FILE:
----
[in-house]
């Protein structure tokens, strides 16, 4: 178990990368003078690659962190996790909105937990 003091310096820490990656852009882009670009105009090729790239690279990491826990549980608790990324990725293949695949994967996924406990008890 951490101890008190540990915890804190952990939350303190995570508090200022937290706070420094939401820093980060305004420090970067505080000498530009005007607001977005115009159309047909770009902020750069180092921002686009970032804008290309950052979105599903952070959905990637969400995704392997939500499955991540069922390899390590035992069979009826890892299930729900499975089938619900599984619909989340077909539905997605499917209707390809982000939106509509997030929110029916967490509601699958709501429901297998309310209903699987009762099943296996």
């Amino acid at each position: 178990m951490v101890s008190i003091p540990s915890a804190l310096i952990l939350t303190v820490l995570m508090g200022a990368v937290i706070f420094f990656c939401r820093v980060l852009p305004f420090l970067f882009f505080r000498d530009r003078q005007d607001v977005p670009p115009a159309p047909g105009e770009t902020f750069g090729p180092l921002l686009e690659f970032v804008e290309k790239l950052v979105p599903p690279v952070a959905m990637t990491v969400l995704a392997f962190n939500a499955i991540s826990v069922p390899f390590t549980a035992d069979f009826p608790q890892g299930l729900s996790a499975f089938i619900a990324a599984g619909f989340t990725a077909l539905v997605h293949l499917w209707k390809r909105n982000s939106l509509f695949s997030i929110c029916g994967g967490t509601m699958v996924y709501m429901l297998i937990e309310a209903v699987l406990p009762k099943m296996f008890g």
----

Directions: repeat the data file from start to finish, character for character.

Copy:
[in-house]
């Protein structure tokens, strides 16, 4: 178990990368003078690659962190996790909105937990 003091310096820490990656852009882009670009105009090729790239690279990491826990549980608790990324990725293949695949994967996924406990008890 951490101890008190540990915890804190952990939350303190995570508090200022937290706070420094939401820093980060305004420090970067505080000498530009005007607001977005115009159309047909770009902020750069180092921002686009970032804008290309950052979105599903952070959905990637969400995704392997939500499955991540069922390899390590035992069979009826890892299930729900499975089938619900599984619909989340077909539905997605499917209707390809982000939106509509997030929110029916967490509601699958709501429901297998309310209903699987009762099943296996």
């Amino acid at each position: 178990m951490v101890s008190i003091p540990s915890a804190l310096i952990l939350t303190v820490l995570m508090g200022a990368v937290i706070f420094f990656c939401r820093v980060l852009p305004f420090l970067f882009f505080r000498d530009r003078q005007d607001v977005p670009p115009a159309p047909g105009e770009t902020f750069g090729p180092l921002l686009e690659f970032v804008e290309k790239l950052v979105p599903p690279v952070a959905m990637t990491v969400l995704a392997f962190n939500a499955i991540s826990v069922p390899f390590t549980a035992d069979f009826p608790q890892g299930l729900s996790a499975f089938i619900a990324a599984g619909f989340t990725a077909l539905v997605h293949l499917w209707k390809r909105n982000s939106l509509f695949s997030i929110c029916g994967g967490t509601m699958v996924y709501m429901l297998i937990e309310a209903v699987l406990p009762k099943m296996f008890g």